Definition - What does Canopy mean?

The canopy of a grapevine is the collective parts of the grapevine’s fruit, trunk, shoots, cordons and leaves. It is considered one of the most important aspects of vineyard management because the canopy influences the quantity and quality of the vine’s yields. It is essential for each part to be maintained, arranged and meticulously cared for, and each species of vine requires different canopy care instructions for it to thrive.

WineFrog explains Canopy

One can easily tell if a vine is healthy and balanced by the look and arrangement of the canopy. The shoots should be evenly spaced apart, the leaves pruned to an appropriate level and the fruit growth adequate for the vine. The goal with the canopy arrangement is to provide the most sunlight and to let the wind move through the leaves to prevent diseases like rot and fungi. With proper planting, the vineyard manager will only have minimum work to upkeep a mature canopy but younger canopies will need vine training for the first few years.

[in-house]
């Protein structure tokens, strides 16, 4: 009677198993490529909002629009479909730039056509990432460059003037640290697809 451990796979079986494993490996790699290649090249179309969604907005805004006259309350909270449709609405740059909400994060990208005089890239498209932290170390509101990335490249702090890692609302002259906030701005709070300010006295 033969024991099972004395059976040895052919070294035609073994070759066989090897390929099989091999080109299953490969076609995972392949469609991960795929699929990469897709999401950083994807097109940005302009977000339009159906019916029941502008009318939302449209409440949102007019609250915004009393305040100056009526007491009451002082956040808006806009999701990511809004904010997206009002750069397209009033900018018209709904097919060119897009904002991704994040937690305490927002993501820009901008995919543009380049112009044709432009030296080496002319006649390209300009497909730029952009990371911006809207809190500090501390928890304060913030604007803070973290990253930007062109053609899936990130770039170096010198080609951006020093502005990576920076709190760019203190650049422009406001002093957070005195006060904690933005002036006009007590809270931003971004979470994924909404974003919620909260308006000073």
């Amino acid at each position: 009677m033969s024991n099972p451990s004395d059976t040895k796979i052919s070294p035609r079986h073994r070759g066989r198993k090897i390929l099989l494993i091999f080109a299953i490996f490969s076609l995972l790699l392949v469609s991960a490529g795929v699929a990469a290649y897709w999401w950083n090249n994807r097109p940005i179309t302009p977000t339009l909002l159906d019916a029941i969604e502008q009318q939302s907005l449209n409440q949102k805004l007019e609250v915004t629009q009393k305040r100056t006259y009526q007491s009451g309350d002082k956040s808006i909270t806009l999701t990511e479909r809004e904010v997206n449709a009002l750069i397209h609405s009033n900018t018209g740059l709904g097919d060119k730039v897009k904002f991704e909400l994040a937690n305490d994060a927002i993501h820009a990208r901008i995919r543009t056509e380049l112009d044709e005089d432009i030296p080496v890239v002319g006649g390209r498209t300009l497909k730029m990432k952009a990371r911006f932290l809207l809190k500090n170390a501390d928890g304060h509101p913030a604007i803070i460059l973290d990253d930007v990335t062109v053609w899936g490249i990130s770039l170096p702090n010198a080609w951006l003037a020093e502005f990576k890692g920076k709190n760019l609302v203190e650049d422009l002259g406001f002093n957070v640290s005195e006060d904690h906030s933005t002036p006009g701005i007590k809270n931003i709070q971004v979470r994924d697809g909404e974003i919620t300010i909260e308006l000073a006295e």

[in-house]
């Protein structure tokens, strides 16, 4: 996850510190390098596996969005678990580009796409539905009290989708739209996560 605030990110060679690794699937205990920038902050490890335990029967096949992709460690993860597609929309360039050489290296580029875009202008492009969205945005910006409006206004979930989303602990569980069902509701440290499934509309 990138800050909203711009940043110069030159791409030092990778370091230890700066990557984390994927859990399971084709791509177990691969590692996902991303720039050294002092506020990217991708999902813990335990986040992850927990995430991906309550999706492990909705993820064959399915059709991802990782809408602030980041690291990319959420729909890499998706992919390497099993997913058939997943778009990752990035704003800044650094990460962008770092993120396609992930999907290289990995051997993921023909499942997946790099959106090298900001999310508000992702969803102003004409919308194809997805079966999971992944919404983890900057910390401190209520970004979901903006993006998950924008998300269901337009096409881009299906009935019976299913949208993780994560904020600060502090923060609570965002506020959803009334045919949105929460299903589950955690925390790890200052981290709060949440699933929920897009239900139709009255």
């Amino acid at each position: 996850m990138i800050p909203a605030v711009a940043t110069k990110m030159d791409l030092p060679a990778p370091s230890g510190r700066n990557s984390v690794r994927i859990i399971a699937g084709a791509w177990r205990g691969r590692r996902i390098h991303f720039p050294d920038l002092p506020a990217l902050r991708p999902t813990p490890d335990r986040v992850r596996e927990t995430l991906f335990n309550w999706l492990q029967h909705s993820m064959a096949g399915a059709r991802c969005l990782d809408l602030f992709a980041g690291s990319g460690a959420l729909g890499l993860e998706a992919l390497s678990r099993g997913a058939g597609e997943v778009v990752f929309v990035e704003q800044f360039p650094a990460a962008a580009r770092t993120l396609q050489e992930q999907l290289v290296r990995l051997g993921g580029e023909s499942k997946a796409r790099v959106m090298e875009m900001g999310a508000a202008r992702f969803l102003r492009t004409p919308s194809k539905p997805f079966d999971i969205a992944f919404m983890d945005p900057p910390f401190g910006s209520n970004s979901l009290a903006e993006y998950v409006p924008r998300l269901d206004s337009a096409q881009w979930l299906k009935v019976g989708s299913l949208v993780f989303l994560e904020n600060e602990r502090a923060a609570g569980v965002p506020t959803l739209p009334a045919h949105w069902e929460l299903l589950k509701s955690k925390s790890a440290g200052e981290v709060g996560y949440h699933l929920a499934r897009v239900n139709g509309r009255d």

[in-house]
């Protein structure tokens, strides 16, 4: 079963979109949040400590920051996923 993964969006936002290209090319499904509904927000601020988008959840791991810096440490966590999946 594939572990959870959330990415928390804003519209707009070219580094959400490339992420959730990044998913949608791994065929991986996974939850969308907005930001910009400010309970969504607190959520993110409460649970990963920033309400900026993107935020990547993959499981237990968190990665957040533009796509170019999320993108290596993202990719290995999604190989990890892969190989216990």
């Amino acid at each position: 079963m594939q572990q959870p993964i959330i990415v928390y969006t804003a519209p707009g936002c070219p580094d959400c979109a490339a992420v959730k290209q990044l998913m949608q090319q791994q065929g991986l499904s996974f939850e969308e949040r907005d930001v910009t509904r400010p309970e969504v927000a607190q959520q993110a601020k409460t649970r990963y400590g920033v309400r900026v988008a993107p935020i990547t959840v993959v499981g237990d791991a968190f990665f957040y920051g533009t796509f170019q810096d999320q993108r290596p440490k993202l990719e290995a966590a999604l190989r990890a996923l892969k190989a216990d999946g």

The other goal of the canopy is to produce great-looking fruit which is done with vine positioning, pruning of the leaves and maintenance of the shoots. Thinning out and separating the shoots and leaves is necessary to prevent crowding and the formation of vine “curtains” (thick areas where sunlight can’t get through). Managers must keep the canopy balanced - thinned out enough to produce great fruit clusters but not too thin to affect the vigor or health of the vine.

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